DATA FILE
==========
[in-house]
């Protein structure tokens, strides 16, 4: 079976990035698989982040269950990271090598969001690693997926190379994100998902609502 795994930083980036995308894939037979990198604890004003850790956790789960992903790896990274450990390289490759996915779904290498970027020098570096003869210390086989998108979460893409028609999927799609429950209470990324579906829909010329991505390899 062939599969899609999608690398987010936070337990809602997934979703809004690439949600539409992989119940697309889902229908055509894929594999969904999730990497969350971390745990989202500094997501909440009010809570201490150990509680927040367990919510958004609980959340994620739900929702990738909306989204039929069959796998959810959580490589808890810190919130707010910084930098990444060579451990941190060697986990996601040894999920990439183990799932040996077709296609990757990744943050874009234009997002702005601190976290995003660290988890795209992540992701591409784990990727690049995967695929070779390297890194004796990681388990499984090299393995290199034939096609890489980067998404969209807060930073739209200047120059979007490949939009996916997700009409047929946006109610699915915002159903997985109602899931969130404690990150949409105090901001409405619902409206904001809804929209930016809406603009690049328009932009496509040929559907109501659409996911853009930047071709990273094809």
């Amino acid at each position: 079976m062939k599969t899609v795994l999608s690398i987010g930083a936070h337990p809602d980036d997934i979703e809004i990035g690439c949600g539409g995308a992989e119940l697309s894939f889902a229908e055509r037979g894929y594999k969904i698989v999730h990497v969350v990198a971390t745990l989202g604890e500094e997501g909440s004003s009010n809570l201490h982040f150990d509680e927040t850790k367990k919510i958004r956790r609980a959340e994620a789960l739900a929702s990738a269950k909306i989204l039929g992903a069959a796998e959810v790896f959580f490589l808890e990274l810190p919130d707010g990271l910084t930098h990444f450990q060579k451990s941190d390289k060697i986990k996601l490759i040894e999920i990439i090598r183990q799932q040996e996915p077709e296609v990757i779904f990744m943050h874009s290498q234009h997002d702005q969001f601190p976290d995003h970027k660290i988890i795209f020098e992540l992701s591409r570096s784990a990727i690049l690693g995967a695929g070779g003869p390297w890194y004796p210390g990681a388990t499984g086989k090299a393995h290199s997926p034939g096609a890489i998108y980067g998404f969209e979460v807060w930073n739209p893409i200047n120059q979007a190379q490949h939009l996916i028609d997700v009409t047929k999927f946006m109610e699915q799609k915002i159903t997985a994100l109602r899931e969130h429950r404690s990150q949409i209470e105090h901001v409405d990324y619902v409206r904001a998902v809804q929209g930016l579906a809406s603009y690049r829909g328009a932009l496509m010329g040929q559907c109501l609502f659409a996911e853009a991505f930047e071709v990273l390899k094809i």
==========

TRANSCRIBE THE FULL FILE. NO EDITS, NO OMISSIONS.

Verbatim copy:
[in-house]
């Protein structure tokens, strides 16, 4: 079976990035698989982040269950990271090598969001690693997926190379994100998902609502 795994930083980036995308894939037979990198604890004003850790956790789960992903790896990274450990390289490759996915779904290498970027020098570096003869210390086989998108979460893409028609999927799609429950209470990324579906829909010329991505390899 062939599969899609999608690398987010936070337990809602997934979703809004690439949600539409992989119940697309889902229908055509894929594999969904999730990497969350971390745990989202500094997501909440009010809570201490150990509680927040367990919510958004609980959340994620739900929702990738909306989204039929069959796998959810959580490589808890810190919130707010910084930098990444060579451990941190060697986990996601040894999920990439183990799932040996077709296609990757990744943050874009234009997002702005601190976290995003660290988890795209992540992701591409784990990727690049995967695929070779390297890194004796990681388990499984090299393995290199034939096609890489980067998404969209807060930073739209200047120059979007490949939009996916997700009409047929946006109610699915915002159903997985109602899931969130404690990150949409105090901001409405619902409206904001809804929209930016809406603009690049328009932009496509040929559907109501659409996911853009930047071709990273094809």
């Amino acid at each position: 079976m062939k599969t899609v795994l999608s690398i987010g930083a936070h337990p809602d980036d997934i979703e809004i990035g690439c949600g539409g995308a992989e119940l697309s894939f889902a229908e055509r037979g894929y594999k969904i698989v999730h990497v969350v990198a971390t745990l989202g604890e500094e997501g909440s004003s009010n809570l201490h982040f150990d509680e927040t850790k367990k919510i958004r956790r609980a959340e994620a789960l739900a929702s990738a269950k909306i989204l039929g992903a069959a796998e959810v790896f959580f490589l808890e990274l810190p919130d707010g990271l910084t930098h990444f450990q060579k451990s941190d390289k060697i986990k996601l490759i040894e999920i990439i090598r183990q799932q040996e996915p077709e296609v990757i779904f990744m943050h874009s290498q234009h997002d702005q969001f601190p976290d995003h970027k660290i988890i795209f020098e992540l992701s591409r570096s784990a990727i690049l690693g995967a695929g070779g003869p390297w890194y004796p210390g990681a388990t499984g086989k090299a393995h290199s997926p034939g096609a890489i998108y980067g998404f969209e979460v807060w930073n739209p893409i200047n120059q979007a190379q490949h939009l996916i028609d997700v009409t047929k999927f946006m109610e699915q799609k915002i159903t997985a994100l109602r899931e969130h429950r404690s990150q949409i209470e105090h901001v409405d990324y619902v409206r904001a998902v809804q929209g930016l579906a809406s603009y690049r829909g328009a932009l496509m010329g040929q559907c109501l609502f659409a996911e853009a991505f930047e071709v990273l390899k094809i």